GOP frontrunner Donald Trump may say a lot inaccurate things on the campaign trail, but calling North Korean dictator Kim Jong-un a "maniac" is not one of them. This was confirmed yet again late on Tuesday night, January 6, when North Korea claims to have conducted its fourth nuclear test in nine years. The underground explosion was registered as a magnitude 5.1 seismic event by the U.S. Geological Survey in an area roughly near the site of previous tests that were carried out over the years.
North Korea's propaganda-induced state television was jubilant and cheerful, reporting in its own colorful way that the mighty Kim Jong-un pulled another rabbit out of his hat: "Make the world ... look up to our strong nuclear country and labor party by opening the year with exciting noise of the first hydrogen bomb!"
A North Korean nuclear test is one of those issues that tends to get the attention of presidential candidates on the campaign trail. And the answer was uniformly and rightly negative. Donald Trump, Marco Rubio, Chris Christie, Ted Cruz, Hillary Clinton, and Bernie Sanders don't agree on a lot of things, but condemning North Korea's reckless behavior has brought all of these candidates together for a short period of time.
"I strongly condemn North Korea's apparent nuclear test," Democratic frontrunner Hillary Clinton said in a written statement. "If verified, this is a provocative and dangerous act, and North Korea must have no doubt that we will take whatever steps are necessary to defend ourselves and our treaty allies, South Korea and Japan." With the exception of practically blaming President Barack Obama and Secretary Clinton for North Korea's latest nuclear test, Marco Rubio had a similar tone in his own statement: "I have been warning throughout this campaign that North Korea is run by a lunatic who has been expanding his nuclear arsenal..."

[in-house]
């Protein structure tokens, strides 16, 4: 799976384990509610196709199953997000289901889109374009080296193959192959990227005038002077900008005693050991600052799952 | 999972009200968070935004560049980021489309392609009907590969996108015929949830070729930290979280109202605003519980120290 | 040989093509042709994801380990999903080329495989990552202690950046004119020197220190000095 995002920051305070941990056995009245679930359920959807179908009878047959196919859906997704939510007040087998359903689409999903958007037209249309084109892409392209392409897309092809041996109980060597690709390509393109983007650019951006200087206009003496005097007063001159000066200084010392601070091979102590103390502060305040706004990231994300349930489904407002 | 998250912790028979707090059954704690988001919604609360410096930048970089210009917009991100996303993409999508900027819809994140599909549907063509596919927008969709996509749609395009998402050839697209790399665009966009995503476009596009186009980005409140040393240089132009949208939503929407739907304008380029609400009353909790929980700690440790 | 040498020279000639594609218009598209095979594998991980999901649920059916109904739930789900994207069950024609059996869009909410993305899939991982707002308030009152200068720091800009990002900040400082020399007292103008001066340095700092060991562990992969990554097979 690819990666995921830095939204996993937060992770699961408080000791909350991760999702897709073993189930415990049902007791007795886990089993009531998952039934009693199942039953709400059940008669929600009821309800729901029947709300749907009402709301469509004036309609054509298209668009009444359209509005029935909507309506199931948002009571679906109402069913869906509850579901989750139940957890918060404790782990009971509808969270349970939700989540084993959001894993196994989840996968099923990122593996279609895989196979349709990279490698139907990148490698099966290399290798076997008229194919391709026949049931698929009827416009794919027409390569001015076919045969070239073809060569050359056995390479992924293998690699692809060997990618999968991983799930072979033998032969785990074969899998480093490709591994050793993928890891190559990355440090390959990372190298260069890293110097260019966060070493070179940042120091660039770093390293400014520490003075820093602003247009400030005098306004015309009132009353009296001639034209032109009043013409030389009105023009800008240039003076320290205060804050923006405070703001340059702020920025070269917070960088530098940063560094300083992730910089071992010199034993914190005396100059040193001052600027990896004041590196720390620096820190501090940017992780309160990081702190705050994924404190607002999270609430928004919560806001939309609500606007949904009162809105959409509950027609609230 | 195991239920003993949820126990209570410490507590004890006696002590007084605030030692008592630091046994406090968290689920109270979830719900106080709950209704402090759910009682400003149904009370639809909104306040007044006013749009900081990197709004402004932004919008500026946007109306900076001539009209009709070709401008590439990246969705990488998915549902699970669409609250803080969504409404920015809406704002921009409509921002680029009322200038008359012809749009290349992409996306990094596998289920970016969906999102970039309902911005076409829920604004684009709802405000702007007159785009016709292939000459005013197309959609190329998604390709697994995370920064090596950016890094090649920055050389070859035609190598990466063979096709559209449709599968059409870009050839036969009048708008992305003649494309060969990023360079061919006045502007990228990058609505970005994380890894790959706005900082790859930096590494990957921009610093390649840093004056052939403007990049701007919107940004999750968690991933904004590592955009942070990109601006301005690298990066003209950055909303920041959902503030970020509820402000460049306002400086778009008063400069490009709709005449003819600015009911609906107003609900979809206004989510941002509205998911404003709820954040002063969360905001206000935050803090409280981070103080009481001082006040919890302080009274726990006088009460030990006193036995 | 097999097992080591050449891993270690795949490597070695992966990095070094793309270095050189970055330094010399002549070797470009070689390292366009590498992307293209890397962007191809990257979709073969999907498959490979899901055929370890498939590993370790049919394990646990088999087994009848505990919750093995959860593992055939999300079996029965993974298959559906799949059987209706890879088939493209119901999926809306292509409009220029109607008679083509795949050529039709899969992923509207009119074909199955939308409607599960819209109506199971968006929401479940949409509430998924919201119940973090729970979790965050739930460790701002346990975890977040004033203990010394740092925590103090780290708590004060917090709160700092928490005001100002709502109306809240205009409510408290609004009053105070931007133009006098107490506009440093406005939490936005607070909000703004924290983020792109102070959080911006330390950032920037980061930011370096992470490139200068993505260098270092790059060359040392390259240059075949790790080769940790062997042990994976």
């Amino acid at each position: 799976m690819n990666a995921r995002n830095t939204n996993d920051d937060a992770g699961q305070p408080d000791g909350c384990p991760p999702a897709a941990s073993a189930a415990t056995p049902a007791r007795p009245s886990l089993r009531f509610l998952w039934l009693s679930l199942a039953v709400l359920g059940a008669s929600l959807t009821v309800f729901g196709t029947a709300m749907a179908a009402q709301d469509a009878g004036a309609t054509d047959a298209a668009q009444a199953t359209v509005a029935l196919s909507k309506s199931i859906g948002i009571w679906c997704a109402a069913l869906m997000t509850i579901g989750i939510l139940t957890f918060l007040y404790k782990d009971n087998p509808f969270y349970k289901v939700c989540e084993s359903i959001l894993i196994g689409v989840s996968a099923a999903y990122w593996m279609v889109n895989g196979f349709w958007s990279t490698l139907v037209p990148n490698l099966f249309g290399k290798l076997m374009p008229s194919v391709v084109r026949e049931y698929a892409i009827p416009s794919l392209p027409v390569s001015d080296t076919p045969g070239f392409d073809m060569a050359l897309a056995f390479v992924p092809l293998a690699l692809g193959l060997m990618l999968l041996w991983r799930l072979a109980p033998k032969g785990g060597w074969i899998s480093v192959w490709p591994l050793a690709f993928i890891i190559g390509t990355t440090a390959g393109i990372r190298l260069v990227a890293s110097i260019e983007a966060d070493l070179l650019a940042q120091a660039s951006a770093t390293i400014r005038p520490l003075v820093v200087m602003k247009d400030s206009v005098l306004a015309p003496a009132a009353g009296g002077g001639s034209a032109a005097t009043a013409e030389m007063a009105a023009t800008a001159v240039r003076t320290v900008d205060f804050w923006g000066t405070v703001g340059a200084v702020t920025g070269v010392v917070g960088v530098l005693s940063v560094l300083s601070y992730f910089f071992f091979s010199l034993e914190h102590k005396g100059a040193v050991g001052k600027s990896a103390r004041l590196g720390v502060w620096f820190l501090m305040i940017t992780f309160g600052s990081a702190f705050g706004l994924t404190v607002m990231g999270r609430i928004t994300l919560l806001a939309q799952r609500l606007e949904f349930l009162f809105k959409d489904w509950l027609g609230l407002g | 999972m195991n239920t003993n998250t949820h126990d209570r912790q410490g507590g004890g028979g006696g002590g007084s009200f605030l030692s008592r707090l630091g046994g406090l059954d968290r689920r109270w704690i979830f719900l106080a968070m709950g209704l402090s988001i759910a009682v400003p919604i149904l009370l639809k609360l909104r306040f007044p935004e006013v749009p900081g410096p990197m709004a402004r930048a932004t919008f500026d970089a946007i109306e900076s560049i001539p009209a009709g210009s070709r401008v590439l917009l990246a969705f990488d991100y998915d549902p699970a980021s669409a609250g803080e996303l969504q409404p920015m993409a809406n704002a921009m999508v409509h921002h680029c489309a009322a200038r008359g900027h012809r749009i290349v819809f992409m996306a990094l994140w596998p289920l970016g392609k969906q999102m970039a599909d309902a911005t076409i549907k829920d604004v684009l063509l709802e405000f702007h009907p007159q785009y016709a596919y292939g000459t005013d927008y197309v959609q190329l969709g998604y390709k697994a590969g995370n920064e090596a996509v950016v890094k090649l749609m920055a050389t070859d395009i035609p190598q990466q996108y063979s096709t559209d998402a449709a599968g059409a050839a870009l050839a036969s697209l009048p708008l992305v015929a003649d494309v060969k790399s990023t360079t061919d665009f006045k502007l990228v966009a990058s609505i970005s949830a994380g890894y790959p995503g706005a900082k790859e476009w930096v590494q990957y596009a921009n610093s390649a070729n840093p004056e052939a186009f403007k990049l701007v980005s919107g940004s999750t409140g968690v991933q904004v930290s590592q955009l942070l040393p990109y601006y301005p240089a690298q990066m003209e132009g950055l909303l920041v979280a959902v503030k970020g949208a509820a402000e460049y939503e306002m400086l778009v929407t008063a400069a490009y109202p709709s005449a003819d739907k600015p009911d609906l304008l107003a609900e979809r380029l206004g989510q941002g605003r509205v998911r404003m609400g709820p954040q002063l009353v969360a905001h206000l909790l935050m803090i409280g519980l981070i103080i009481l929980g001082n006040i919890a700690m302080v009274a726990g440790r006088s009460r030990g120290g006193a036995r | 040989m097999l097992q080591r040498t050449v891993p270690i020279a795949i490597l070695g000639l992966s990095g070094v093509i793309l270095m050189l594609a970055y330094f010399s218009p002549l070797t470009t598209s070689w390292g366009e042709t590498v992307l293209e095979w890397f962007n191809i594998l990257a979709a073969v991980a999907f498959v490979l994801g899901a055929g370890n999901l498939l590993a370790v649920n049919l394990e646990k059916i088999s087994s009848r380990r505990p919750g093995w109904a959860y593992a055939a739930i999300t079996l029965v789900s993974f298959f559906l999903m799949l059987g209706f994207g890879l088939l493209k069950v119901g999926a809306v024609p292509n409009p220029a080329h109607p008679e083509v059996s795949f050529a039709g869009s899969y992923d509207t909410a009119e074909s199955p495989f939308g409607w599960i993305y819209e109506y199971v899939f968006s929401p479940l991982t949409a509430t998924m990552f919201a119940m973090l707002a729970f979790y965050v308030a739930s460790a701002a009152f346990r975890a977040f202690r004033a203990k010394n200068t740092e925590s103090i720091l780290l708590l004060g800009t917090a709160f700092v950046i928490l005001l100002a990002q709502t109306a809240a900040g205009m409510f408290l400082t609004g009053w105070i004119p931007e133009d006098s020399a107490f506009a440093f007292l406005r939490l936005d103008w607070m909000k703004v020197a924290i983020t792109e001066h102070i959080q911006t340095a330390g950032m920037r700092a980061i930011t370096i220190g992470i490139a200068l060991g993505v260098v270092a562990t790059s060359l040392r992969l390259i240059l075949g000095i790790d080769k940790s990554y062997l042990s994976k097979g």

The United Nations Security Council called an emergency meeting on the North Korea less than 24 hours after the test occurred in what can only be described as the same, never-ending story of attack, counterattack: North Korea does something bad, like violate a series of Security Council resolutions, and the U.N. responds by holding another meeting and considering yet more economic sanctions on the North Korea's ballistic missile and nuclear program. The international community in the meantime finds itself in the same place with North Korea as October 2006, when the reclusive country unleashed its first nuclear explosion -- a member of the Kim dynasty with a growing and increasingly capable nuclear capability, and a world desperately trying to push Pyongyang to re-engage in nuclear disarmament talks.
If the Iranian nuclear program was an international crisis that had a resolution through hard-nosed and consistent diplomacy, the North Korean nuclear program is one of those problems that seems to be immune to pressure and engagement alike. But the United States and its partners on the Security Council (particularly the Chinese) cannot simply ignore Kim Jong-un's latest "provocation" for fear that doing nothing will convince Pyongyang that it can get away with deliberately flouting international law.
The $64,000 question is what more can be done that hasn't been done already? I see only three general options, each one with its own costs and benefits.
More Sanctions at the U.N.: The default position of the Security Council whenever North Korea starts acting like a baby is additional sanctions, either through further restrictions on banking and financial services or the inclusion of more North Korean political and military officials on the U.N.'s travel ban and asset freeze list. None of those sanctions, however, have done much to alter North Korea's behavior in the nuclear realm; North Korea is still working to improve its ballistic missile technology, continues to test weapons underground, and has expanded its nuclear options by enriching uranium.